What it means to play representative sport is not lost on 19-year-old Conor Tweedy.
He is debuting for the Queensland Cyclones against the best in the country – if not the world – in wheelchair rugby this weekend.
“I was really nervous before the [first] game, [with] all the build-up and stuff, seeing the crowds and the big stadium, but once I got on there it was alright,” he said.
Tweedy started playing the sport in 2018, just nine weeks after being injured in a scrum during a schoolboy rugby match while playing for his school, Gregory Terrace.
“I got a dislocation of my C4/5 vertebrae,” he explained.
Tweedy’s family has also played a big part in his recovery.
His mother is a physiotherapist and his father Sean has spent most of his life working alongside people with spinal injuries and severe disabilities.
Sean Tweedy also played rugby for Queensland, a milestone his son achieved on Friday for the first time at the National Wheelchair Rugby Championships on the Gold Coast.
“It’s pretty tough when you first start just ’cause you’re so bad at it,” the younger Tweedy said.
He is playing alongside veterans of the sport like Queensland captain and Paralympian Chris Bond.
Bond, who celebrated his 35th birthday on the opening day of competition, has represented Australia for the past decade.
“A lot of young kids dream, and it was my dream as well, growing up watching other people represent the country, saying, ‘I want to do that one day’,” Bond said.
He was raised playing rugby league alongside his twin brother as a winger, but at a young age was diagnosed with cancer and a rare bacterial infection.
“Without immunity, the infection took over and unfortunately, I lost both my legs, my left hand, and most of my fingers of my right hand as well,” Bond said.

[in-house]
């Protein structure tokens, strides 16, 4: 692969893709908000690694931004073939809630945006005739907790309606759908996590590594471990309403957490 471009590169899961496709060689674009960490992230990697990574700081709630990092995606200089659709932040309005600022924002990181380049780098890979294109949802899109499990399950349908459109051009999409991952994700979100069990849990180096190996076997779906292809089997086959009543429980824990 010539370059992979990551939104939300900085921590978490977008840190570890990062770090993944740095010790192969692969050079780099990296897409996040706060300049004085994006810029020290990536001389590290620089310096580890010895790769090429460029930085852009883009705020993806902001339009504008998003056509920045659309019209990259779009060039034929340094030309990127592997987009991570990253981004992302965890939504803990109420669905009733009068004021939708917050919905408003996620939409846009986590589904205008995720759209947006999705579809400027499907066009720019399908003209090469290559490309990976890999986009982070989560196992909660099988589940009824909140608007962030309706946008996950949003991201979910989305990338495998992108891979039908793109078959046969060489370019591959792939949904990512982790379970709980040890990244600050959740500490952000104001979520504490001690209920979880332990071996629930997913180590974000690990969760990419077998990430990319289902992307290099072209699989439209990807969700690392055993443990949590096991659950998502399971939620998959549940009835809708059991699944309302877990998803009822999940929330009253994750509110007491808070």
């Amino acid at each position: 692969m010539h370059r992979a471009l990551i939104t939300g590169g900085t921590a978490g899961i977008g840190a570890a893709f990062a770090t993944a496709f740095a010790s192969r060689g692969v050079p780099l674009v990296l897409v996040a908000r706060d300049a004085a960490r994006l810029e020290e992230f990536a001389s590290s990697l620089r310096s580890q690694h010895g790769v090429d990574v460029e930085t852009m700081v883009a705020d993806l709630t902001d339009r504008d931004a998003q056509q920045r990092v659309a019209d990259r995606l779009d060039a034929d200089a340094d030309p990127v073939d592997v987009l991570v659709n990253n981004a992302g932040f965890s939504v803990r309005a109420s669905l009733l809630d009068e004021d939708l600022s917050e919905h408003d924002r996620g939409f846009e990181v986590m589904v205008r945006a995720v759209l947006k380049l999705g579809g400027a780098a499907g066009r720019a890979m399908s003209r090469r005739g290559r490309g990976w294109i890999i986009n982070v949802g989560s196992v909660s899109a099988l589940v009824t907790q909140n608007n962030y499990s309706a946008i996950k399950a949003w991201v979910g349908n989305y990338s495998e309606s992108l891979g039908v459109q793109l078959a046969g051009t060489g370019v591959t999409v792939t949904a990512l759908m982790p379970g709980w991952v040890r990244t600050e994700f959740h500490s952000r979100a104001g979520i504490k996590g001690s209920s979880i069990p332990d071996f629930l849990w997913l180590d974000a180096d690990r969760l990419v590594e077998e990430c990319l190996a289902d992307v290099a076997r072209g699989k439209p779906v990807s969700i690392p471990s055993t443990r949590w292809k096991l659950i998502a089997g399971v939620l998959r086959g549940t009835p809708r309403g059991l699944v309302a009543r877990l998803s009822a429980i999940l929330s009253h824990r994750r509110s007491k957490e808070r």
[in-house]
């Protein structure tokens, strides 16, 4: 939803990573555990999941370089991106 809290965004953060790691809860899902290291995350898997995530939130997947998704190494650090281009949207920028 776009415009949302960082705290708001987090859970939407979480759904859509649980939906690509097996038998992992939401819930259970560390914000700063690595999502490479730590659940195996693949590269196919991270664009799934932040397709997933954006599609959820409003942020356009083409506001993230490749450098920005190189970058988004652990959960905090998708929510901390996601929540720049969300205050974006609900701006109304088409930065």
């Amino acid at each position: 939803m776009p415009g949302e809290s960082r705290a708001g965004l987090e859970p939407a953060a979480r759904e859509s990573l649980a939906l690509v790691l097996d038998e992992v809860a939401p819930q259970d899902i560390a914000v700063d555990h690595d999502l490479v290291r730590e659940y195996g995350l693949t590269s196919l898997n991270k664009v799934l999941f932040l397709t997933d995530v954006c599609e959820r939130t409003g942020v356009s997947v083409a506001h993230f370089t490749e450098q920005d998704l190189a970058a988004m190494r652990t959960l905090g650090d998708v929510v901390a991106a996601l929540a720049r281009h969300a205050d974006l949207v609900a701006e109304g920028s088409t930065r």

“[I was] always in the backyard playing with my brother and pretending we were playing for Australia [so] when I was in hospital, I thought that was over.”
Rather than over, it marked a new beginning.
Bond was part of Australian wheelchair rugby team the Steelers who won gold at the 2016 Rio and 2012 London Paralympics.
This weekend’s championship is likely to be one of his final hit-outs before he travels to Tokyo for his third consecutive games.
Many of the Steelers team will be rivals this weekend on the Gold Coast, but fellow squad member Ryley Batt said it may be one of the last chances to compete before defending their title at the Tokyo Paralympics.
“This is huge for us, to make sure we’re building and we’re going to be on point at the right time — at the end of August, start of September,” Batt said.
Playing for the NSW Gladiators, Batt joked he was one of the sport’s veterans.
“I’ve been playing for 20 years so I’m definitely one of the old guys in wheelchair rugby, but it’s brought me so much in life — and it brings a lot of people so much in life,” he said.
It is players like Batt and Bond who Conor Tweedy looks up to and he admits he will be watching their journey from nationals to Tokyo very closely.
“Obviously the Paralympics would be huge, but one step at a time,” Tweedy said.
“I only just made the Queensland team so I guess I’ll see where it takes me.”